MEXICO CITY (Reuters) - Mexico is turning to China to fill a vaccine shortfall with an order for 22 million doses, Foreign Minister Marcelo Ebrard said on Tuesday, a week after U.S. President Joe Biden ruled out sharing vaccines with Mexico in the short term.
President Andres Manuel Lopez Obrador spearheaded efforts to attain more help from China, Ebrard said.
“As a result of a process personally led by the president of the republic, we have received the confirmation that we will have an expansion of up to 22 million doses,” Ebrard said during Lopez Obrador’s regular news conference.
Mexico’s vaccine rollout has been criticized as overly slow, though officials say they’ve been hampered by delays in receiving vaccines amid global shortages.
The Biden administration appeared to have turned down Lopez Obrador’s request, at least in the short term, for the United States to share its vaccines by saying the immediate priority is to inoculate American citizens.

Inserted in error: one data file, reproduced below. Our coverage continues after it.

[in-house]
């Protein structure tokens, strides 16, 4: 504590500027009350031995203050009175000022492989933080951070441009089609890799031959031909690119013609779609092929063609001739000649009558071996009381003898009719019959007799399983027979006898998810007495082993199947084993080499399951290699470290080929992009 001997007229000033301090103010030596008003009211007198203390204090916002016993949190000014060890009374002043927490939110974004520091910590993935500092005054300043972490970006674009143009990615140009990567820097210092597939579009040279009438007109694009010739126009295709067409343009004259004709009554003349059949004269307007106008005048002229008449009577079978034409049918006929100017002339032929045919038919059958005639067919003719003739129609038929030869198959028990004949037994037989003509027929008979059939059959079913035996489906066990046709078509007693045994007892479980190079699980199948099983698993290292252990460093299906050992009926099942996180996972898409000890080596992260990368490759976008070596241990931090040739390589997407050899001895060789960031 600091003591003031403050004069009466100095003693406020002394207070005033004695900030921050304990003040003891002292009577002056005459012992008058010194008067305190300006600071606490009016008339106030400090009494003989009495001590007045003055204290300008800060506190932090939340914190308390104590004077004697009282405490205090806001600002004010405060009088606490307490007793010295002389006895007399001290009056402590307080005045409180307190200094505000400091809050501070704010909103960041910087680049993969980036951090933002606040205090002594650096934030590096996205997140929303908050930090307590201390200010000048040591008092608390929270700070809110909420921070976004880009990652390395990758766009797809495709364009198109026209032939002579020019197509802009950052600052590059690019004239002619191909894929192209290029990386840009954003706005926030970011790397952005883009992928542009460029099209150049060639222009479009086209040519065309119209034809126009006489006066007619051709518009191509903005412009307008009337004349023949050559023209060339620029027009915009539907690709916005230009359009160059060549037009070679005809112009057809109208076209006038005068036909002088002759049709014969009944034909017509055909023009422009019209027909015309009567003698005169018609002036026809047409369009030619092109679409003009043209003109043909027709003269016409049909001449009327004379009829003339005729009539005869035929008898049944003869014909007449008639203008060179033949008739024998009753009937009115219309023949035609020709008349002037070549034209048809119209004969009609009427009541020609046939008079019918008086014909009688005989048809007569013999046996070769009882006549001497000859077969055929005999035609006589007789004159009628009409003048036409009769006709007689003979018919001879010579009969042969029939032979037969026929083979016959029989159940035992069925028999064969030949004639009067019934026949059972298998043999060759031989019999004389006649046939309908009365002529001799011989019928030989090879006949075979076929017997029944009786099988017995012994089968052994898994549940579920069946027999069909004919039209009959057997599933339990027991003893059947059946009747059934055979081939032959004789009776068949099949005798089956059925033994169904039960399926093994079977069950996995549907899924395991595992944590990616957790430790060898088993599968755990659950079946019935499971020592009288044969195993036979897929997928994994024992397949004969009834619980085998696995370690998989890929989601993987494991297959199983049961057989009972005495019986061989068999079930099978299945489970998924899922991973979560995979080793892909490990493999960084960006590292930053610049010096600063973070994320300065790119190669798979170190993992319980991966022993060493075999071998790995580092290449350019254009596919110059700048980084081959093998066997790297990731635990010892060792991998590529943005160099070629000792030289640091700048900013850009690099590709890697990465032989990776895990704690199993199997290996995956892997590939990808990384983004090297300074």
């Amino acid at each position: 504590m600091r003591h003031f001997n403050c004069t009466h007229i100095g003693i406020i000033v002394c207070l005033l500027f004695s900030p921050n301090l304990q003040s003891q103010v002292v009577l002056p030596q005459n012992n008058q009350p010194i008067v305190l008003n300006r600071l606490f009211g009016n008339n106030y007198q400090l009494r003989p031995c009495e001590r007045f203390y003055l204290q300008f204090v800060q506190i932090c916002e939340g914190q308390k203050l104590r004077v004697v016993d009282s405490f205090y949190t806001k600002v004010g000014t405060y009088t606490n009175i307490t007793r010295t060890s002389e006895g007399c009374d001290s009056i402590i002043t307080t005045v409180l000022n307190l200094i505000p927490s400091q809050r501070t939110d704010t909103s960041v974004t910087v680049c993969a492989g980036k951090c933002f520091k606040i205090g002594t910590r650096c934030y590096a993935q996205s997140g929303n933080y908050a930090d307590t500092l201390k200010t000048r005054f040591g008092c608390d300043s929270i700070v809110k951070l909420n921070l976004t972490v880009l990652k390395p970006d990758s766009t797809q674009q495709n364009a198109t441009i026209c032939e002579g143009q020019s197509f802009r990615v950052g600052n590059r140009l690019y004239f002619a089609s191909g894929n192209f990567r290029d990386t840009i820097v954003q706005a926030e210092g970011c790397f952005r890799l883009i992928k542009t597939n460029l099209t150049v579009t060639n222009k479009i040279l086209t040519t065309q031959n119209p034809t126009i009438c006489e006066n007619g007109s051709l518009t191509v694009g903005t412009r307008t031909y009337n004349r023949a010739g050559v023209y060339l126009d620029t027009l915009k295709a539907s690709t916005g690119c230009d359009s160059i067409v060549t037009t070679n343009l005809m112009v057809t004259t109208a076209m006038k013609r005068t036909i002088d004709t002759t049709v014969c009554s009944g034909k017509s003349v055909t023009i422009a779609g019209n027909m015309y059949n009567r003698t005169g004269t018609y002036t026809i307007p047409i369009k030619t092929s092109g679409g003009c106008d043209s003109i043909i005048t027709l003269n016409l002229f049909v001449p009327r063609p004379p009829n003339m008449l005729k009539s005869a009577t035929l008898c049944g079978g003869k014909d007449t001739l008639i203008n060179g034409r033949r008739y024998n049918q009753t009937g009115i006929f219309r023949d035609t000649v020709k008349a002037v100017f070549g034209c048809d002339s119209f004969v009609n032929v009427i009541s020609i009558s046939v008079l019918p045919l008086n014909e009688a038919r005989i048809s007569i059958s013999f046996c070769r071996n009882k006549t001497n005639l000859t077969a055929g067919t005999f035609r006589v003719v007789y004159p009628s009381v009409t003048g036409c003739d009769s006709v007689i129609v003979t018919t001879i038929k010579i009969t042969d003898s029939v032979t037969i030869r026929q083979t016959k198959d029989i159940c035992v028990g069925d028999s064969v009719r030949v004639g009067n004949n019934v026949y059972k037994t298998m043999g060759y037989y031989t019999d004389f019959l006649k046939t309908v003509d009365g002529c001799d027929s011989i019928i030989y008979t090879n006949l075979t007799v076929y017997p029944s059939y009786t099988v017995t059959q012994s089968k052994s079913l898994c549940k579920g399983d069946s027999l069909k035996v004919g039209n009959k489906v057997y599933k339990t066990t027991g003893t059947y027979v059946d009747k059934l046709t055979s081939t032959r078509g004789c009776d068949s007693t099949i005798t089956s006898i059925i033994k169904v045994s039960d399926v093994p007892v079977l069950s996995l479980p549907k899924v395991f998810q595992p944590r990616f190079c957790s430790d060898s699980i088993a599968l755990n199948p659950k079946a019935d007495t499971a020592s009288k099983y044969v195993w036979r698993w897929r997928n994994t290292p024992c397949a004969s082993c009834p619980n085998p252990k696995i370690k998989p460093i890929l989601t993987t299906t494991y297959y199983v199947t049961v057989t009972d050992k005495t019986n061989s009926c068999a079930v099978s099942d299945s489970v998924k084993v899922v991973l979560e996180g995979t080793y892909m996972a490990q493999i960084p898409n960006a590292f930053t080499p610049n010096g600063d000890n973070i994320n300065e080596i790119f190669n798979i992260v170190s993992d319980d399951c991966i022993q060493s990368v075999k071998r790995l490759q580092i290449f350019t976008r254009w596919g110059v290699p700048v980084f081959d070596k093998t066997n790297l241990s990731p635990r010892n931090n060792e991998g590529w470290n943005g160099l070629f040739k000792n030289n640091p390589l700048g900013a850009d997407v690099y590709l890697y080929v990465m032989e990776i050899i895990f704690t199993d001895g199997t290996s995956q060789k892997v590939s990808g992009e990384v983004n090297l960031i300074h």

Mexico is now pinning its hopes on receiving some vaccines from the United States once Biden meets his goal of inoculating 100 million Americans in 100 days, a deadline due in late April.
Ebrard said Mexico has placed an order for an additional 10 million doses of China’s Sinovac COVID-19 vaccine to be delivered between May and July, on top of the 10 million already ordered, which are due to arrive between March and May.
Three million doses of China’s CanSino Biologics Inc COVID-19 vaccine are set to arrive in Mexico on Wednesday and will be sent to Queretaro state where they will be packaged, Ebrard said in a Tweet.
Mexico will also order 12 million vaccine doses made by the state-backed China National Pharmaceutical Group (Sinopharm) once it has been approved by its health regulator, Ebrard added.
Writing by Drazen Jorgic; Editing by Kenneth Maxwell
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